When Someone You Care About Becomes A Foster Parent

What to say (and what not to).

Kristy O'Neal December 03, 2017
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When I first embarked upon the journey to become a foster parent, I spent a lot of time thinking about the impact it would have on my life. I knew I would need support, especially as a single mama, and though I believed my family and friends would provide that support, the reality has been even beyond my expectations.

But, I’ve also been on the receiving end of some hurtful comments. I’m not talking about the really ignorant comments, though I’ve heard my share of those as well. Instead, I’m talking about the things that otherwise helpful people say, that are unintentionally painful. With that in mind, here are a few things to say to your friend or family member who has decided to be a foster parent, along with a few things not to say.

Don’t Say:

“You’re crazy.”

In all fairness, I know that this is sometimes said in jest, and sometimes, I’m more than happy to own up to the label. This way of life, this calling, isn’t for everyone and I understand that. But couldn’t that also be said of so many different callings, so many different ways that people serve? I can’t fathom a job as a preschool teacher, but I am so glad that there are other people who do enjoy that, who pursue that line of work or volunteer in that capacity. We all give back in different ways.

“You’re a saint.”

Trust me, I’m not. I won’t deny this work is hard, but there are a lot of other people in the world doing hard (or even harder) things. And frankly? Sometimes I don’t feel like I’m doing it very well. If you put me on a pedestal, it’s all the harder for me to be honest with you when I screw things up.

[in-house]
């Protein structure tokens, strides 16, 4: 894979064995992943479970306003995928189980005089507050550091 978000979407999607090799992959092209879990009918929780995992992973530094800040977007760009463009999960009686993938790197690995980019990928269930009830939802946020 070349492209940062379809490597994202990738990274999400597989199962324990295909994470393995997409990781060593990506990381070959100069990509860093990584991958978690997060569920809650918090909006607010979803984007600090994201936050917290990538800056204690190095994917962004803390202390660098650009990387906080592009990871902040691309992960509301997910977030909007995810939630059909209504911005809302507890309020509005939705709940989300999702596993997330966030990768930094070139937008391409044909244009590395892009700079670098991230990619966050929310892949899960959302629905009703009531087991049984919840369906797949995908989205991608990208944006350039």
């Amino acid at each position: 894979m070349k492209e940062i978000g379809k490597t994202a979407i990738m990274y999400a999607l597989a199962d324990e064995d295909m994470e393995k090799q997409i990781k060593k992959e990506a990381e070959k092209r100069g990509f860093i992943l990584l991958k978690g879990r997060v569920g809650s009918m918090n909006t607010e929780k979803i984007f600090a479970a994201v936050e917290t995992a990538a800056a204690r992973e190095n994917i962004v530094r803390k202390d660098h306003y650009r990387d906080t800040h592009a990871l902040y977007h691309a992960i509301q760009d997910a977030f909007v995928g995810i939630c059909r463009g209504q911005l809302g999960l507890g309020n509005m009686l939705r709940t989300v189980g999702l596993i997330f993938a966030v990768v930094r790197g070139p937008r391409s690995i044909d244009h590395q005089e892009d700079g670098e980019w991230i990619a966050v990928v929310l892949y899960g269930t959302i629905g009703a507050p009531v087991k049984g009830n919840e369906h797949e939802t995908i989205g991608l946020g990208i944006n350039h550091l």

Do Say:

“Can I hold the baby? Or, can your family come over for dinner?”

As a foster mom, I want my friends and family to become as invested in my foster kids as they are in my more-permanent kids. Don’t hold back because they might only be with me for a short while. Invite us over for dinner, no matter what kind of behaviors and challenges come with that. Be a safe place where I don’t have to worry about over-managing my kids. Accept us with all our mess.

“Call me if you need to vent. No judgement.”

Sometimes, when I’m adjusting to a new placement or dealing with challenging behaviors from one of my kids, I just need to talk things through. I’m not always looking for a solution. I just need someone to listen and, most importantly, not pass judgment. Parenting a kid from a hard place is exhausting, but sometimes I feel guilty talking about how hard it is, when I know the trauma my kids have experienced is so much worse. Let me be vulnerable with you and admit when things are tough.

“You support them, I’ll support you.”

I teared up when a friend of mine told me her loved one had said this to her, after witnessing both a great and a really tough day. And I’m going to go out on a limb and say this is especially important for people fostering as a single parent, without a partner. Telling me you’ve got my back goes a long way.

“You Can Do This.”

In the end, what most foster parents need is straightforward encouragement. Tell me that not every moment will seem as impossible as this one moment when I’m breaking down. Point out the resources I have and the progress we’ve made. This job is overwhelming, even on the best days, and sometimes I just need a reminder that I can do it.

Experienced foster parents, what would you add? What things have friends and family said to you that have been especially helpful and supportive?

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Kristy O'Neal

Kristy is mom to two sweet, funny, wonderful kids and works full time in information technology. During her spare time, she likes to browse Pinterest and thrift stores, create things, and hang out with her kids. As a foster parent, Kristy cares about advocating for the needs of kids in foster care and supporting foster families. You can read her thoughts on these and many other topics at her blog.


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